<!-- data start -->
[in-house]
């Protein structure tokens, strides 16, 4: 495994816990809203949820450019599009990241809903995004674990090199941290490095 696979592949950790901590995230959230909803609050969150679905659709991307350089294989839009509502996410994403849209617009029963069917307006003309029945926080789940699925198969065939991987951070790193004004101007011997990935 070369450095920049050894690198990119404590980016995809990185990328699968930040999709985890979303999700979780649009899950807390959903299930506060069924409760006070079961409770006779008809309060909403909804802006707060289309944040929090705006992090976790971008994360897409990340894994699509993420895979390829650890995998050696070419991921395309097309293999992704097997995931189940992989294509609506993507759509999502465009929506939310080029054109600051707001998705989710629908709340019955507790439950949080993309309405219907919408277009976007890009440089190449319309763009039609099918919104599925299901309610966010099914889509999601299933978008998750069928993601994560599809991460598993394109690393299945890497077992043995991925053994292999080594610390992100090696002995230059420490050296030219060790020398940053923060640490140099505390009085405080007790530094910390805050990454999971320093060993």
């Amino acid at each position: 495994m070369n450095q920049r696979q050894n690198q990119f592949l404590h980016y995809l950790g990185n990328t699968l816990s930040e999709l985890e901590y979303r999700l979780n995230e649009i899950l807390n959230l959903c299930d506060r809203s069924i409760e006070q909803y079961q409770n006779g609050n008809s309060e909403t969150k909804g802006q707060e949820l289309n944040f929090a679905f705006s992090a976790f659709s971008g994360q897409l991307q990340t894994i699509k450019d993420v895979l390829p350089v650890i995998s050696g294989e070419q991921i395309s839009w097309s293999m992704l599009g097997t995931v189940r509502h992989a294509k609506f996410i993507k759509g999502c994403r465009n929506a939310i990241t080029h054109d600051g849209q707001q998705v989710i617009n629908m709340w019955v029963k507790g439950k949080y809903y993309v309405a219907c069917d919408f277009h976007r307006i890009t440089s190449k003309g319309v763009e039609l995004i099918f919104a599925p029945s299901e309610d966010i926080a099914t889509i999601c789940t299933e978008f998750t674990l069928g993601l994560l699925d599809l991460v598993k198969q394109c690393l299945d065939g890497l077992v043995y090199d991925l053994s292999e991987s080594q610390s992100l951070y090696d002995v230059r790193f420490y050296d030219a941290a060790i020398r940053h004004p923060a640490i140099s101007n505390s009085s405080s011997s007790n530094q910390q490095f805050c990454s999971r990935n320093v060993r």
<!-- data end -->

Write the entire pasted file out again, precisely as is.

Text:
[in-house]
């Protein structure tokens, strides 16, 4: 495994816990809203949820450019599009990241809903995004674990090199941290490095 696979592949950790901590995230959230909803609050969150679905659709991307350089294989839009509502996410994403849209617009029963069917307006003309029945926080789940699925198969065939991987951070790193004004101007011997990935 070369450095920049050894690198990119404590980016995809990185990328699968930040999709985890979303999700979780649009899950807390959903299930506060069924409760006070079961409770006779008809309060909403909804802006707060289309944040929090705006992090976790971008994360897409990340894994699509993420895979390829650890995998050696070419991921395309097309293999992704097997995931189940992989294509609506993507759509999502465009929506939310080029054109600051707001998705989710629908709340019955507790439950949080993309309405219907919408277009976007890009440089190449319309763009039609099918919104599925299901309610966010099914889509999601299933978008998750069928993601994560599809991460598993394109690393299945890497077992043995991925053994292999080594610390992100090696002995230059420490050296030219060790020398940053923060640490140099505390009085405080007790530094910390805050990454999971320093060993």
């Amino acid at each position: 495994m070369n450095q920049r696979q050894n690198q990119f592949l404590h980016y995809l950790g990185n990328t699968l816990s930040e999709l985890e901590y979303r999700l979780n995230e649009i899950l807390n959230l959903c299930d506060r809203s069924i409760e006070q909803y079961q409770n006779g609050n008809s309060e909403t969150k909804g802006q707060e949820l289309n944040f929090a679905f705006s992090a976790f659709s971008g994360q897409l991307q990340t894994i699509k450019d993420v895979l390829p350089v650890i995998s050696g294989e070419q991921i395309s839009w097309s293999m992704l599009g097997t995931v189940r509502h992989a294509k609506f996410i993507k759509g999502c994403r465009n929506a939310i990241t080029h054109d600051g849209q707001q998705v989710i617009n629908m709340w019955v029963k507790g439950k949080y809903y993309v309405a219907c069917d919408f277009h976007r307006i890009t440089s190449k003309g319309v763009e039609l995004i099918f919104a599925p029945s299901e309610d966010i926080a099914t889509i999601c789940t299933e978008f998750t674990l069928g993601l994560l699925d599809l991460v598993k198969q394109c690393l299945d065939g890497l077992v043995y090199d991925l053994s292999e991987s080594q610390s992100l951070y090696d002995v230059r790193f420490y050296d030219a941290a060790i020398r940053h004004p923060a640490i140099s101007n505390s009085s405080s011997s007790n530094q910390q490095f805050c990454s999971r990935n320093v060993r």